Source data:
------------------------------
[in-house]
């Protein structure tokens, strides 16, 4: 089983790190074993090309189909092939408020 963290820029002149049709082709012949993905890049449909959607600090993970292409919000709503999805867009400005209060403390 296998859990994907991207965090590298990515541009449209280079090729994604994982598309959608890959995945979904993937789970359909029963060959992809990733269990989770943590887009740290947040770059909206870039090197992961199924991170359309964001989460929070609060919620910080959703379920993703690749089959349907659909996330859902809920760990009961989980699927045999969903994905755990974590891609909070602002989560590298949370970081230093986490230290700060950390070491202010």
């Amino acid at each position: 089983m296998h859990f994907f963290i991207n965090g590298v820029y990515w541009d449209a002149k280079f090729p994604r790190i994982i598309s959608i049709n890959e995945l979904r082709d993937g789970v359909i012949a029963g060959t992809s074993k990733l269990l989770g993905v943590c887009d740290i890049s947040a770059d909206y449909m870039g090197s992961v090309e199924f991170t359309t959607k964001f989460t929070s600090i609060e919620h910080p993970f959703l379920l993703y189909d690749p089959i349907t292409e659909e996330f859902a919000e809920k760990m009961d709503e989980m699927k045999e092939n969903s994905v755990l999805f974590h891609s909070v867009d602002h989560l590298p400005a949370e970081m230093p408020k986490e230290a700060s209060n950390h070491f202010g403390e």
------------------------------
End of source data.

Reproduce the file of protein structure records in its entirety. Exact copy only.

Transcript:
[in-house]
């Protein structure tokens, strides 16, 4: 089983790190074993090309189909092939408020 963290820029002149049709082709012949993905890049449909959607600090993970292409919000709503999805867009400005209060403390 296998859990994907991207965090590298990515541009449209280079090729994604994982598309959608890959995945979904993937789970359909029963060959992809990733269990989770943590887009740290947040770059909206870039090197992961199924991170359309964001989460929070609060919620910080959703379920993703690749089959349907659909996330859902809920760990009961989980699927045999969903994905755990974590891609909070602002989560590298949370970081230093986490230290700060950390070491202010």
């Amino acid at each position: 089983m296998h859990f994907f963290i991207n965090g590298v820029y990515w541009d449209a002149k280079f090729p994604r790190i994982i598309s959608i049709n890959e995945l979904r082709d993937g789970v359909i012949a029963g060959t992809s074993k990733l269990l989770g993905v943590c887009d740290i890049s947040a770059d909206y449909m870039g090197s992961v090309e199924f991170t359309t959607k964001f989460t929070s600090i609060e919620h910080p993970f959703l379920l993703y189909d690749p089959i349907t292409e659909e996330f859902a919000e809920k760990m009961d709503e989980m699927k045999e092939n969903s994905v755990l999805f974590h891609s909070v867009d602002h989560l590298p400005a949370e970081m230093p408020k986490e230290a700060s209060n950390h070491f202010g403390e």